IMPACT CRATER EXPLORATIONS
by: Charles O'Dale
CLEARWATER EAST IMPACT CRATER
40 Argon/39 Argon Dating of Impact Craters - this 1990 paper indicated that the Clearwater craters were formed in two separate events.
New Ar-Ar Dating of the East and West Clearwater Lake Impact Structures, Québec, Canada – Evidence for Two Separate Impact Events Martin Schmieder , Winfried H. Schwarz , Mario Trieloff , Eric Tohver , Elmar Buchner , Jens Hopp , Gordon Richard Osinski and Richard A F Grieve
as a typical crater doublet formed by the impact of a binary asteroid. New Ar/ Ar dating of melt rocks from the ≥36 km West Clearwater Lake (WCL) impact structure yielded two Early Permian plateau ages with a weighted mean age of 286.2 ± 2.2 (2.6) Ma (2σ; MSWD = 0.33; P = 0.57). Ar/ Ar results for two chloritized melt rocks from the ~26 km East Clearwater Lake (ECL) impact structure produced age spectra suggestive of extraneous argon. The age spectra corrected for the trapped argon component and inverse isochron plots consistently yielded ages around ~460–470 Ma for ECL, reproducing the Ar/ Ar results by Bottomley et al. (1990) and contradicting an earlier Rb–Sr age of 287 ± 26 Ma. The Ar-Ar dates obtained from four different melt samples across the melt sheet favor an Ordovician age for the ECL impact and impact-induced hydrothermal overprint. WCL and ECL, moreover, show different natural remanent magnetizations indicating separate geologic histories. Whereas WCL has no resolvable geochemical impactor traces, the ECL melt rocks carry a strong (possibly L-) chondritic impactor signature. The WCL impact affected a thin layer of Ordovician target carbonates; such rocks are absent in the ECL impact breccia, which is overlain by >100 m of post-impact sediments. Biostratigraphic dating of the fossil-poor post-impact deposits at ECL is currently underway. In the light of the new Ar/ Ar dates and in combination with the paleomagnetic and geochemical findings, the close spatial arrangement of WCL and ECL is probably pure coincidence. The two impact structures seem to represent a ‘false doublet’ struck by impacts ~180 million years apart. ECL possibly represents one of several impact structures.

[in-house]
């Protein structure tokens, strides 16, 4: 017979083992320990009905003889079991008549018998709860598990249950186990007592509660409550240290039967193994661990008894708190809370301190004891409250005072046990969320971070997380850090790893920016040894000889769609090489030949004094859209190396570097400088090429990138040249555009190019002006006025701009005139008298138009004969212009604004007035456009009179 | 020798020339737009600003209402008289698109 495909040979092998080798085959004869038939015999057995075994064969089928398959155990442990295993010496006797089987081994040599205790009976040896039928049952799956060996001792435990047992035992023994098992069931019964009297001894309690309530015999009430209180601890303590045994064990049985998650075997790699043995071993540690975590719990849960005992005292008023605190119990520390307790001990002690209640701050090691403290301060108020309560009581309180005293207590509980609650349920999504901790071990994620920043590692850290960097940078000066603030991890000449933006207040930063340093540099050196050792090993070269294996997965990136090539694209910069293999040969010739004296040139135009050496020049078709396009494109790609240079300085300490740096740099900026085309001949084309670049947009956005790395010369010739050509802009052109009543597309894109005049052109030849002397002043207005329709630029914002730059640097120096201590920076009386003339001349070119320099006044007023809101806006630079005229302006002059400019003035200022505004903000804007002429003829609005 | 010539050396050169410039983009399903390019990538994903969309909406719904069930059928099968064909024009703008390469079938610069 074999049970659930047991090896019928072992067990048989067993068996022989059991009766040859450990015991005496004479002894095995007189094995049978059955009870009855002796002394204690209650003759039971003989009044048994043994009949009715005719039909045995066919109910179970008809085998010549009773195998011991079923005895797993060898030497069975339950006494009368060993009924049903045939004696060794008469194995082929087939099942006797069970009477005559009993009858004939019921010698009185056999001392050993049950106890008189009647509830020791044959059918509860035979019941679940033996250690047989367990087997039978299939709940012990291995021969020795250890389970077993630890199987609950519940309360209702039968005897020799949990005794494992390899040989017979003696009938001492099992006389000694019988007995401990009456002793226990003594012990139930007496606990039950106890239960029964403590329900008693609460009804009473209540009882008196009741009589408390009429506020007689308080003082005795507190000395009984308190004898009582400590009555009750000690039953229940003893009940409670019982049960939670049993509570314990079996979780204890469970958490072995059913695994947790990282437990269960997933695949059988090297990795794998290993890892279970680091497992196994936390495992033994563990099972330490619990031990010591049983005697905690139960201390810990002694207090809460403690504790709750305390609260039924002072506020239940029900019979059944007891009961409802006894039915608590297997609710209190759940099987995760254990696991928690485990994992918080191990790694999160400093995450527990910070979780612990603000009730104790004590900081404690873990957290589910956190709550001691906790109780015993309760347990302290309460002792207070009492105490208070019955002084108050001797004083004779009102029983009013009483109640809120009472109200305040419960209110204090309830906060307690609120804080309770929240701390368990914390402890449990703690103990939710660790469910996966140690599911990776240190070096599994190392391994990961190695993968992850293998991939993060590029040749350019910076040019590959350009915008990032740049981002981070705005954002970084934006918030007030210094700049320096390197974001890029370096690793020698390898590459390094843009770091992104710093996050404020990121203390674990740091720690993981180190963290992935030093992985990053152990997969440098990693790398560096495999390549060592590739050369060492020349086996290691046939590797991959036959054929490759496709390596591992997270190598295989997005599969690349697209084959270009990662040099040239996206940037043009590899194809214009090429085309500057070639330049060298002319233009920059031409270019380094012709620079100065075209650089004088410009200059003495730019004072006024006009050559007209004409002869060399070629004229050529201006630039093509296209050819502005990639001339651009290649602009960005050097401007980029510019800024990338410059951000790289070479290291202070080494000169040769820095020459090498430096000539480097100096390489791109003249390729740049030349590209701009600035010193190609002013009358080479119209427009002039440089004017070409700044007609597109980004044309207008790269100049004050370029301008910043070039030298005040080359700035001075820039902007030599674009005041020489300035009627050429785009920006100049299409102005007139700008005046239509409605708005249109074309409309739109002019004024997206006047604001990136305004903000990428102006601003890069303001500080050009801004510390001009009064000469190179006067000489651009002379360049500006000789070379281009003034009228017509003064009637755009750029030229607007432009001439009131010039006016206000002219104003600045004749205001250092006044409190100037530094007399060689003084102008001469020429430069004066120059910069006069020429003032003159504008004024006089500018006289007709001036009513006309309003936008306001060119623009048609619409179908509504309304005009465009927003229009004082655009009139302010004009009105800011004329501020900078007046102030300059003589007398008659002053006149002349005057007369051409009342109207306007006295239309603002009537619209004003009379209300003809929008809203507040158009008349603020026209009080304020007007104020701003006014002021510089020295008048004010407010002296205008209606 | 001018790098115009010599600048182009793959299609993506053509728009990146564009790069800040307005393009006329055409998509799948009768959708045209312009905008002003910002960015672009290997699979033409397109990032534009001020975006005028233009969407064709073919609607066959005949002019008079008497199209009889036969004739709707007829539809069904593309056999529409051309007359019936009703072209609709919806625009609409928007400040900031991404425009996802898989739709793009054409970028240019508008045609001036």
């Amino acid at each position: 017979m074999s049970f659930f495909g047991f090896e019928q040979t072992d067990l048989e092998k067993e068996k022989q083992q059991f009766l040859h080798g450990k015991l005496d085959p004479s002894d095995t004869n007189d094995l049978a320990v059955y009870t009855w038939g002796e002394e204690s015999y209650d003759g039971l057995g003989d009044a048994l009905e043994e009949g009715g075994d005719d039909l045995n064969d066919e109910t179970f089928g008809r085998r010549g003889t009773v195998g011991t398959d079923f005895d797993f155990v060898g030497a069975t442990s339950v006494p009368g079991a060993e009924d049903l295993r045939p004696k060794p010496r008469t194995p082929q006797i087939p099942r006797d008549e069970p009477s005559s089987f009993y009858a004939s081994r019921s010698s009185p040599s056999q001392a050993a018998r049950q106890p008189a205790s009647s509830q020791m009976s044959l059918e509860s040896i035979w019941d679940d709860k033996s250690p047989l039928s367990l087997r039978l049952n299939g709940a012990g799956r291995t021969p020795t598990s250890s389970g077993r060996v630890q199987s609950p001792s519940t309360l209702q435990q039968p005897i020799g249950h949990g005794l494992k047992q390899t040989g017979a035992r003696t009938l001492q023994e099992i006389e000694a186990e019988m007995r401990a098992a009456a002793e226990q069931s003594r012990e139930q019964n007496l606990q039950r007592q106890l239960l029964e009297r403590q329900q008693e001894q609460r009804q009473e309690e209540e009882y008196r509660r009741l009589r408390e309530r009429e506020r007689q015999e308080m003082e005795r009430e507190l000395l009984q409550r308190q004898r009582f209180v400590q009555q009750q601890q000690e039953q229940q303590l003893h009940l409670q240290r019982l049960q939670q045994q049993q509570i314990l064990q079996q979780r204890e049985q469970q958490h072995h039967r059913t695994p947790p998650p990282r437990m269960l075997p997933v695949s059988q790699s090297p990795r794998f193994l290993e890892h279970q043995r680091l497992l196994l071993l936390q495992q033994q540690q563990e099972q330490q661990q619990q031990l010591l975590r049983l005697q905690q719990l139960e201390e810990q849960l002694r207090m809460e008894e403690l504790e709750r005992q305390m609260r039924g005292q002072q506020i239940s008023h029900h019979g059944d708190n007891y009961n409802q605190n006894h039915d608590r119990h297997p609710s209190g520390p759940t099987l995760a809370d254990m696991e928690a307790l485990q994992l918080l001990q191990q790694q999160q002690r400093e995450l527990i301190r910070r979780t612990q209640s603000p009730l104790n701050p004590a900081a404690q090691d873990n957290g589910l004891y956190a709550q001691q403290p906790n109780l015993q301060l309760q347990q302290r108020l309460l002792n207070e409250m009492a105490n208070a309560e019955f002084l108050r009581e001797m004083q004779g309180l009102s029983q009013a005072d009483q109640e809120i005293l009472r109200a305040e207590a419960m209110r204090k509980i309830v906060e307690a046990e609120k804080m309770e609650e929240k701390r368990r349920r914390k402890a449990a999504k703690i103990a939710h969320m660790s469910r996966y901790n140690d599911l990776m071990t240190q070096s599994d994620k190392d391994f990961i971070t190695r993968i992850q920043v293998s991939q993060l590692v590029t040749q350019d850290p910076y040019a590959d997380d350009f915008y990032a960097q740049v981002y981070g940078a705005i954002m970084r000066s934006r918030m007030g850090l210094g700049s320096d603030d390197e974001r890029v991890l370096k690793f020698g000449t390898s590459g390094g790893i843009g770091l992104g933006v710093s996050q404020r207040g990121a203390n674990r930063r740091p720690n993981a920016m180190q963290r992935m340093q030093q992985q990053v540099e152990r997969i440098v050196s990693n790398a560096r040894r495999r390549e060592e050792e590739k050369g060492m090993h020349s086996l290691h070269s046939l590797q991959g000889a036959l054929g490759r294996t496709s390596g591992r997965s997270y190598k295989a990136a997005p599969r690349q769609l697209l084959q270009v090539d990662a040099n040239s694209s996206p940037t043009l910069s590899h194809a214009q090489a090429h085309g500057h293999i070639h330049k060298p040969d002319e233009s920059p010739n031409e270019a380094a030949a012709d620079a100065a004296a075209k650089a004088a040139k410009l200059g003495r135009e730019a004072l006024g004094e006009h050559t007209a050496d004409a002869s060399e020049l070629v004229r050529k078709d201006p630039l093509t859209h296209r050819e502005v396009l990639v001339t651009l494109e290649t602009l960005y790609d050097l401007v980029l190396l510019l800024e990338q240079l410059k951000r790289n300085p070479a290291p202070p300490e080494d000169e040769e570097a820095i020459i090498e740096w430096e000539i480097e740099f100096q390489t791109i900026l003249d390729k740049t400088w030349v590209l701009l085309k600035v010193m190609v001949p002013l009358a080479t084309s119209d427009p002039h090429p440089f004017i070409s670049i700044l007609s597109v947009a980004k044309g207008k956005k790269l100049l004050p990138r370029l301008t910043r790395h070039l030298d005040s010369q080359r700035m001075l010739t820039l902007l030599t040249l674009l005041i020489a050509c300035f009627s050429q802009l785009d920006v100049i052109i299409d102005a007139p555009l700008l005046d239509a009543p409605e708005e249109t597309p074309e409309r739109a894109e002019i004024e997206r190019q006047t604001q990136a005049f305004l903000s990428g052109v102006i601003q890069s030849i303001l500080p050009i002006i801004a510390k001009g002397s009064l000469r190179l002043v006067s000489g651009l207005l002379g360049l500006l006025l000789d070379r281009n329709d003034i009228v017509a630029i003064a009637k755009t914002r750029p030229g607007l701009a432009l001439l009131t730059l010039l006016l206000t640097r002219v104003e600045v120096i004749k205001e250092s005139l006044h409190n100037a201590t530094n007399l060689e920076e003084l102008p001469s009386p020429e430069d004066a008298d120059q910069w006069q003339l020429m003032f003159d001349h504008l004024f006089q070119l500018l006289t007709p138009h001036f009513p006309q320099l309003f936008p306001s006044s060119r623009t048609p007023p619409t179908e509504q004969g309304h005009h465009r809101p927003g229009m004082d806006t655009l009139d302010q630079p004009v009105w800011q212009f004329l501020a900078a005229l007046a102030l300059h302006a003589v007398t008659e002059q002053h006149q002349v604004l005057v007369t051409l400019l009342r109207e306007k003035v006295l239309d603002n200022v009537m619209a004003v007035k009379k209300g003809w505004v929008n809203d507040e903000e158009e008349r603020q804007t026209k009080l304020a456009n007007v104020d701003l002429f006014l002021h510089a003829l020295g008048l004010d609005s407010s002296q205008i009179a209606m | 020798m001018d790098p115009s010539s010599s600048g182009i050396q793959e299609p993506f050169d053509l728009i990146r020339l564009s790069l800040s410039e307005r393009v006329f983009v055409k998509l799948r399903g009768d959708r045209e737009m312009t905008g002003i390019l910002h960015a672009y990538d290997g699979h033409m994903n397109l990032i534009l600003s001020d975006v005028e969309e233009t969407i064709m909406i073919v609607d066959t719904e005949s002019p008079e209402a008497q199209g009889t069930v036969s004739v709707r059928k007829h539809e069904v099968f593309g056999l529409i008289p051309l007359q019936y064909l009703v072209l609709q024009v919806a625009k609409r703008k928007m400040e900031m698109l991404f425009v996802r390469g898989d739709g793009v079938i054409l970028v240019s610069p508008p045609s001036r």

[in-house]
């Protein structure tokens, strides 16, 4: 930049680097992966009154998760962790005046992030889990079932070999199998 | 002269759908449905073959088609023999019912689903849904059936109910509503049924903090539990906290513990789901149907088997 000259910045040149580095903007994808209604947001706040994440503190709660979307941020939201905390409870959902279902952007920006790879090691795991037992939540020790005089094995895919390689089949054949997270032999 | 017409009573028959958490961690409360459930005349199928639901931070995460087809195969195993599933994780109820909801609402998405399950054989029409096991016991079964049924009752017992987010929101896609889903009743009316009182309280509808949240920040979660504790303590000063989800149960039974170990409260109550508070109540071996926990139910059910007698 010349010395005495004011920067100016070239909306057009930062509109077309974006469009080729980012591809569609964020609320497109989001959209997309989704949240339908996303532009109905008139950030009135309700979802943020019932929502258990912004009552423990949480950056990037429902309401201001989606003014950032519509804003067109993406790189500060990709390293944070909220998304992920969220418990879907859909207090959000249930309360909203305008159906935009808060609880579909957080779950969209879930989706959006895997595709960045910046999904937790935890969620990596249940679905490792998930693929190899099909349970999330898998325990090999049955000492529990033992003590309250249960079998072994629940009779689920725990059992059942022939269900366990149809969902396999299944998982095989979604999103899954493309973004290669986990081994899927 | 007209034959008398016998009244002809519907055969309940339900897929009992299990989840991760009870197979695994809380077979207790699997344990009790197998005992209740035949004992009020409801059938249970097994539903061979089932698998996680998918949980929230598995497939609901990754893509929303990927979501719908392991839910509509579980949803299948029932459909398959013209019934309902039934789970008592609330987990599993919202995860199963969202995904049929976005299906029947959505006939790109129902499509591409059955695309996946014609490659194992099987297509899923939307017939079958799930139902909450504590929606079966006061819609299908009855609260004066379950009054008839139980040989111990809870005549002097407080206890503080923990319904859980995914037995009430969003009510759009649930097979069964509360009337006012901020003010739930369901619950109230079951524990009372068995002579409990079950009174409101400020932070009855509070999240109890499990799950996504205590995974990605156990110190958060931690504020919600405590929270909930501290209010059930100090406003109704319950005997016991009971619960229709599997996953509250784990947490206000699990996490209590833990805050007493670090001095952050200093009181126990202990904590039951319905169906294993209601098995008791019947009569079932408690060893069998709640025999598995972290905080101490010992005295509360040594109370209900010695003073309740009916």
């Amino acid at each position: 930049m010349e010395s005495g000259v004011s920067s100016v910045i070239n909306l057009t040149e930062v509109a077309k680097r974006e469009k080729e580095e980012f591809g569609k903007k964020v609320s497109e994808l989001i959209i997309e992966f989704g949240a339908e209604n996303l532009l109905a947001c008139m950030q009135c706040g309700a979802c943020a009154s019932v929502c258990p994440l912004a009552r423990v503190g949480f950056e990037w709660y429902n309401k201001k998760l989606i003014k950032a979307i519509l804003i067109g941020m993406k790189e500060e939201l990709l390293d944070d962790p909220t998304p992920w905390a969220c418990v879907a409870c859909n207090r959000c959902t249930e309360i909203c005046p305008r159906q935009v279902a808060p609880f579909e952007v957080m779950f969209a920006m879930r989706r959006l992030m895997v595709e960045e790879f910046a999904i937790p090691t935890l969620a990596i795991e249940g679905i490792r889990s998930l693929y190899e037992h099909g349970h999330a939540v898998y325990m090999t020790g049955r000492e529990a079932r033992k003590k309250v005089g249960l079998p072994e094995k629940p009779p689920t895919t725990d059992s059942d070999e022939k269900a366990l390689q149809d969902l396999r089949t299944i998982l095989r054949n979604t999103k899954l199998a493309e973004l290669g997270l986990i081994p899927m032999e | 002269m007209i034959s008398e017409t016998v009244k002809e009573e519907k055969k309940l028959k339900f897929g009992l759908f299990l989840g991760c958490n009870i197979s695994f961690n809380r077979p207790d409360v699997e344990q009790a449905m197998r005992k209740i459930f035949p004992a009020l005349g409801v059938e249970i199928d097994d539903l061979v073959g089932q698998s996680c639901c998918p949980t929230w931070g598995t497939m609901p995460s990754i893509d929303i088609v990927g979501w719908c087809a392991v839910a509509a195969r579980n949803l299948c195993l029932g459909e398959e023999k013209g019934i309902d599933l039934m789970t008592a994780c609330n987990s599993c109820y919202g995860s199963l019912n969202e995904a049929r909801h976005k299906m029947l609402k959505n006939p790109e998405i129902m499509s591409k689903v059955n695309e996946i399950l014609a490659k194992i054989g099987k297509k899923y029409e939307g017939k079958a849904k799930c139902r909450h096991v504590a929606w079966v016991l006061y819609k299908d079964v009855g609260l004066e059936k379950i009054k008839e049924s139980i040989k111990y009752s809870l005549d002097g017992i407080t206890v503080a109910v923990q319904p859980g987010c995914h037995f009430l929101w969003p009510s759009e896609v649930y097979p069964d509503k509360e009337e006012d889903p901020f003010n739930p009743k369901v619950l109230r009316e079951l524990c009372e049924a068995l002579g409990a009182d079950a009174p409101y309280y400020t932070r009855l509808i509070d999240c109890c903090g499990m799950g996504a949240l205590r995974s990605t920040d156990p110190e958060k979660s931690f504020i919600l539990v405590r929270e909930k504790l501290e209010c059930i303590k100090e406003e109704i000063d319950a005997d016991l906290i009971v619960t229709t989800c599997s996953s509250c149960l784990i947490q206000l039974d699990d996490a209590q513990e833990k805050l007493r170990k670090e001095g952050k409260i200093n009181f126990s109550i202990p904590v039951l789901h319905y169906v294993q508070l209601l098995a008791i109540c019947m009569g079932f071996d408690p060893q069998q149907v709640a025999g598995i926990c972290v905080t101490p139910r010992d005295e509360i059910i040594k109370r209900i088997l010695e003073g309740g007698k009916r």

Jens Ormö, Erik Sturkell, Carl Alwmark & Jay Melosh
ABSTRACT: Approximately 470 million years ago one of the largest cosmic catastrophes occurred in our solar system since the accretion of the planets. A 200-km large asteroid was disrupted by a collision in the Main Asteroid Belt, which spawned fragments into Earth crossing orbits. This had tremendous consequences for the meteorite production and cratering rate during several millions of years following the event. The 7.5-km wide Lockne crater, central Sweden, is known to be a member of this family. We here provide evidence that Lockne and its nearby companion, the 0.7-km diameter, contemporaneous, Målingen crater, formed by the impact of a binary, presumably ‘rubble pile’ asteroid. This newly discovered crater doublet provides a unique reference for impacts by combined, and poorly consolidated projectiles, as well as for the development of binary asteroids.
PRE 2014 CLEARWATER CRATER(S) DATA
An article by Beals et al in the 1964 Journal of the RASC article (below) proposed that the Clearwater Lakes double structure may be the result of a cosmic impact. This report was published before any geological studies were performed at the site in order to find impact features.
West* craters are a classic example of the impact of a contact binary asteroid creating this twin crater phenomenon, very rarely recognized on Earth (Grieve 2006).
*The larger Clearwater Lake West Crater (in the NASA/LPI image) shows a prominent ring of islands that has a diameter of about 10 kilometres (6 miles). The islands constitute a central uplifted area and are covered with units of breccias and impact melt.
During an expedition to the structures in the winters of 1962-63 and 1963-64, drilling and gravity surveys were performed. The results were interpreted in favour of the structures being of impact origin (Dence, 1964; Dence et al, 1965).
Clearwater East is defined as a highly eroded roughly circular depression, filled with water that submerges the central peak of this complex meteorite crater.